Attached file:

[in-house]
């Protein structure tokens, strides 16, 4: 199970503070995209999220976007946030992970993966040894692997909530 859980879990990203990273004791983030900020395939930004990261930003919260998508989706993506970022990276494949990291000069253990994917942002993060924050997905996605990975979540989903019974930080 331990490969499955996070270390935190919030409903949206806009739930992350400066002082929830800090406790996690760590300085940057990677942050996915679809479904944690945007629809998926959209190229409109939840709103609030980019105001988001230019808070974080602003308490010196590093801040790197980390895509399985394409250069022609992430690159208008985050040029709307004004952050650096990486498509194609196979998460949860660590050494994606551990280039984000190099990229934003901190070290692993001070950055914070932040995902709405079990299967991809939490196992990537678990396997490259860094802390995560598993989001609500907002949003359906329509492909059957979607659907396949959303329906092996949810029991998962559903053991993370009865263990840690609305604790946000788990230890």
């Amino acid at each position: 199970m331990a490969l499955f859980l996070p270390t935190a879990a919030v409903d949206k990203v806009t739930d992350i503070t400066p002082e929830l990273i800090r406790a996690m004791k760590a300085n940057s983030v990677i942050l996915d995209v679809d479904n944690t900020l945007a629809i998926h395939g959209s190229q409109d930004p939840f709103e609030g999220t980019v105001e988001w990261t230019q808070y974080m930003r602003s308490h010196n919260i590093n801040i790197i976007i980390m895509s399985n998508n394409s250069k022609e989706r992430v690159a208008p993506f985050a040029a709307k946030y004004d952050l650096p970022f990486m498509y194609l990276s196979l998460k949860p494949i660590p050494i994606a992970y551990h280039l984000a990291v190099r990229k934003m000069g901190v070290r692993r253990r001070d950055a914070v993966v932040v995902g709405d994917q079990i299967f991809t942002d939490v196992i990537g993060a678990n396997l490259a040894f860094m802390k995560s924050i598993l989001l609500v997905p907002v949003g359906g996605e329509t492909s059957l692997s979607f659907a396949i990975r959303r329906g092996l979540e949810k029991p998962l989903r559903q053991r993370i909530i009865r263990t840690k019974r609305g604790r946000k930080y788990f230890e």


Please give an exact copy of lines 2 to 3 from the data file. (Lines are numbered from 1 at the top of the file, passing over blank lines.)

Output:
């Protein structure tokens, strides 16, 4: 199970503070995209999220976007946030992970993966040894692997909530 859980879990990203990273004791983030900020395939930004990261930003919260998508989706993506970022990276494949990291000069253990994917942002993060924050997905996605990975979540989903019974930080 331990490969499955996070270390935190919030409903949206806009739930992350400066002082929830800090406790996690760590300085940057990677942050996915679809479904944690945007629809998926959209190229409109939840709103609030980019105001988001230019808070974080602003308490010196590093801040790197980390895509399985394409250069022609992430690159208008985050040029709307004004952050650096990486498509194609196979998460949860660590050494994606551990280039984000190099990229934003901190070290692993001070950055914070932040995902709405079990299967991809939490196992990537678990396997490259860094802390995560598993989001609500907002949003359906329509492909059957979607659907396949959303329906092996949810029991998962559903053991993370009865263990840690609305604790946000788990230890």
């Amino acid at each position: 199970m331990a490969l499955f859980l996070p270390t935190a879990a919030v409903d949206k990203v806009t739930d992350i503070t400066p002082e929830l990273i800090r406790a996690m004791k760590a300085n940057s983030v990677i942050l996915d995209v679809d479904n944690t900020l945007a629809i998926h395939g959209s190229q409109d930004p939840f709103e609030g999220t980019v105001e988001w990261t230019q808070y974080m930003r602003s308490h010196n919260i590093n801040i790197i976007i980390m895509s399985n998508n394409s250069k022609e989706r992430v690159a208008p993506f985050a040029a709307k946030y004004d952050l650096p970022f990486m498509y194609l990276s196979l998460k949860p494949i660590p050494i994606a992970y551990h280039l984000a990291v190099r990229k934003m000069g901190v070290r692993r253990r001070d950055a914070v993966v932040v995902g709405d994917q079990i299967f991809t942002d939490v196992i990537g993060a678990n396997l490259a040894f860094m802390k995560s924050i598993l989001l609500v997905p907002v949003g359906g996605e329509t492909s059957l692997s979607f659907a396949i990975r959303r329906g092996l979540e949810k029991p998962l989903r559903q053991r993370i909530i009865r263990t840690k019974r609305g604790r946000k930080y788990f230890e």